Because You Have Chosen to Homeschool…

0 comments Posted on August 1, 2021

by Kathy Koch

When I taught second graders in the public school in Wisconsin, I was saddened by the number of my students who already thought of themselves as incapable or stupid. I was not only sad for them, I was also concerned for my role as their teacher. Would I be able to teach them if they doubted themselves?

I didn’t learn about Howard Gardner’s discovery that we have the capacity to develop eight different smarts until after I earned my PhD and began teaching at the University of Wisconsin in Green Bay. I loved inspiring my students, who were training to become teachers, to teach their future students according to how they were smart.

Maybe you have little ones you’re planning to homeschool in a few years. Maybe you’ve been educating your kids at home for years and wonder if you’ve blown it. Or maybe you have school-aged kids or teens you’ve recently pulled from a conventional public or private school, hoping against hope you don’t screw ’em up!

Because you’ve answered the call to homeschool, you’ll get to know your children. You’ll be with them—a lot! It may feel constant. It will be constant some days or even weeks. This is beautiful. This is family! Your relationship will be strengthened, and you’ll be empowered to make the difference that you hope to make in their todays and tomorrows.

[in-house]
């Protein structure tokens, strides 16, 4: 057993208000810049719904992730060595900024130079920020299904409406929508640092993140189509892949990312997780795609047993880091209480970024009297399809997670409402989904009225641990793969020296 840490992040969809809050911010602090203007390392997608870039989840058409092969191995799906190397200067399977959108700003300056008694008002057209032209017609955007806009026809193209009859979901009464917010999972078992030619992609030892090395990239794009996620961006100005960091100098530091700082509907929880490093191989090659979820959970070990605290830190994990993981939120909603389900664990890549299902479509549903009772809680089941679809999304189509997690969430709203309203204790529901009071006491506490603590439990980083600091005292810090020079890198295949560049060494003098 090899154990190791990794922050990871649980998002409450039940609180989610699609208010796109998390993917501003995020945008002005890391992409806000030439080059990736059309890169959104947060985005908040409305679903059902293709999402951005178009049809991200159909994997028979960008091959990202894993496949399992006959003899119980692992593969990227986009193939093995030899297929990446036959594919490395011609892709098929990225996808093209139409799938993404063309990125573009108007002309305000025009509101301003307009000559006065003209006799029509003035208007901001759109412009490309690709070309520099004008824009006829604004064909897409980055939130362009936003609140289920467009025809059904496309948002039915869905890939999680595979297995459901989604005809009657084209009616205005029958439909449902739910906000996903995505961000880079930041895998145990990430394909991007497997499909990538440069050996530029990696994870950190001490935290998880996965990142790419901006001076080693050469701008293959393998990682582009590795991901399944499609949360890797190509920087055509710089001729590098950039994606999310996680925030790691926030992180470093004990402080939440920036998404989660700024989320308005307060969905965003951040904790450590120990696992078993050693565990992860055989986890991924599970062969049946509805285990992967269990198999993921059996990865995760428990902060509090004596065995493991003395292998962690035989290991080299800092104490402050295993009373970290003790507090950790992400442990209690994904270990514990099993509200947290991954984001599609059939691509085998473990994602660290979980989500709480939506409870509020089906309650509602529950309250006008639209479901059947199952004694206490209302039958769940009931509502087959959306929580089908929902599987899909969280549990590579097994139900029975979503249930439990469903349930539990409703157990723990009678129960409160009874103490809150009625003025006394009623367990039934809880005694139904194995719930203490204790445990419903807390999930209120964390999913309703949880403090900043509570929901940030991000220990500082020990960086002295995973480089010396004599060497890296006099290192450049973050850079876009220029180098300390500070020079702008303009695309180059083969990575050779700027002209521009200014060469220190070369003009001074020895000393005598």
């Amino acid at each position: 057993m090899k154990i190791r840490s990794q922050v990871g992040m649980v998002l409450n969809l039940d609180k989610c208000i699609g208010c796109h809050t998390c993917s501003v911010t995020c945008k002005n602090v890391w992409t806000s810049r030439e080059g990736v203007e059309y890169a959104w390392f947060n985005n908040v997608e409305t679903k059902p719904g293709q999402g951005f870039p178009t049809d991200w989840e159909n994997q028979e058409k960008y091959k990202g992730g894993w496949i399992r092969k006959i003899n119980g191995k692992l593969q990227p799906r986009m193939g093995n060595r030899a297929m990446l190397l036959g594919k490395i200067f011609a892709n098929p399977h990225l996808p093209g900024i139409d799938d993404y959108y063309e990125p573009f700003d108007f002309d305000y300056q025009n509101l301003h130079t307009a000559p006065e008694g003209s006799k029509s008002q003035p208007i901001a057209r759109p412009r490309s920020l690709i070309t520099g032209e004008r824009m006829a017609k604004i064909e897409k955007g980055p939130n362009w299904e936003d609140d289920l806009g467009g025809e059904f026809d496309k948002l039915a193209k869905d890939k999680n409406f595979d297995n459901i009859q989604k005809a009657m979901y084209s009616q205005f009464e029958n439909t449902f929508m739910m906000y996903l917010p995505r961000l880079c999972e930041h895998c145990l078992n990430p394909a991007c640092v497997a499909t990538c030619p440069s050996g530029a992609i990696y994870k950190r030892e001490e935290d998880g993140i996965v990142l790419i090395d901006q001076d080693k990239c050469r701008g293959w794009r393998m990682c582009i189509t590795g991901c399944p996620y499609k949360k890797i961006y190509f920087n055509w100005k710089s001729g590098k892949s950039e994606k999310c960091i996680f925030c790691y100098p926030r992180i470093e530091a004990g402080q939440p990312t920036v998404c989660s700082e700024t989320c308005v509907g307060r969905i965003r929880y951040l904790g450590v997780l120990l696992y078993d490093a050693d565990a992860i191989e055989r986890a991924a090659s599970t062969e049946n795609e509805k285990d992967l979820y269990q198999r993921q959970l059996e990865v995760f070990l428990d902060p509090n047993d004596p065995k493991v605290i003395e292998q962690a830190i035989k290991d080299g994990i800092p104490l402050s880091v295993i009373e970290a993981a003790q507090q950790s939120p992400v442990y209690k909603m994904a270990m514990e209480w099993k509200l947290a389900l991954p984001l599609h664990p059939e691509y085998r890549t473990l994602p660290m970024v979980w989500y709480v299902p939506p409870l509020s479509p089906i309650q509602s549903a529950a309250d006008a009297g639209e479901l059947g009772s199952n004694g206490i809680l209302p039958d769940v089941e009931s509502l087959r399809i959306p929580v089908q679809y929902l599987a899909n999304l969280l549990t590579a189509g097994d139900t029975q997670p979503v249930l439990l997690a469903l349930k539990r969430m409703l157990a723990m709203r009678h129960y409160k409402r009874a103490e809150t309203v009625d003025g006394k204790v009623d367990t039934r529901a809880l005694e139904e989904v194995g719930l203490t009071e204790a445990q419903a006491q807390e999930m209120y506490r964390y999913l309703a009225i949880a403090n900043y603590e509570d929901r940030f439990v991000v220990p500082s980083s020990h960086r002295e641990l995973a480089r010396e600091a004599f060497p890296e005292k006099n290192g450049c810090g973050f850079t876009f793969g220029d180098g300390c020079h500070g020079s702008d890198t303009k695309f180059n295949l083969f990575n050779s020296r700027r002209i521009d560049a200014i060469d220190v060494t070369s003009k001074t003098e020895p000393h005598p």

First, understand that you can’t wreck your kids by homeschooling—nor by learning about the smarts. Second, realize that learning about multiple intelligences (i.e., “the smarts”) will not give you the perfect homeschool; there is no such thing as a perfect home, perfect kids, or perfect parents, so you can drop that notion right now. But knowledge of the smarts and how to apply them to your home learning program is good gear for your parenting toolbox “gadgets,” so to speak, that will increase your confidence as a homeschooler and bless your kids, now and for the long-haul.

As you consider wielding these smarts tools, let me recommend actually reading 8 Great Smarts: Discover and Nurture Your Child’s Intelligences (Moody Publishers) if you haven’t already. My goal is to get you thinking about applications of the theory to homeschooling.

But if you’re dying to jump right in to implementing relevant ideas in your home, let me provide you with a working smarts vocabulary to get you going, taken directly from 8 Great Smarts: Discover and Nurture Your Child’s Intelligences. Please understand that this list is not a hierarchy; in fact, though word and logic smart are prioritized within institutional school settings, every smart is equally important and valuable. Indeed, the customized nature of homeschooling provides us with the freedom and opportunity to help our kids explore and develop all eight to their highest potential.

  • Word Smart people think with words. When excited, they talk and might write. Children who are particularly smart in this area can argue, persuade, entertain, and/or instruct effectively through the spoken word. They tend to be masters of literacy: they read a lot, write clearly, listen intently, and/or speak well.
  • Logic Smart people think with questions. When excited, they ask more questions. Logically inclined children have the ability to reason, sequence, categorize, and think in terms of cause-effect and comparison-contrast relationships.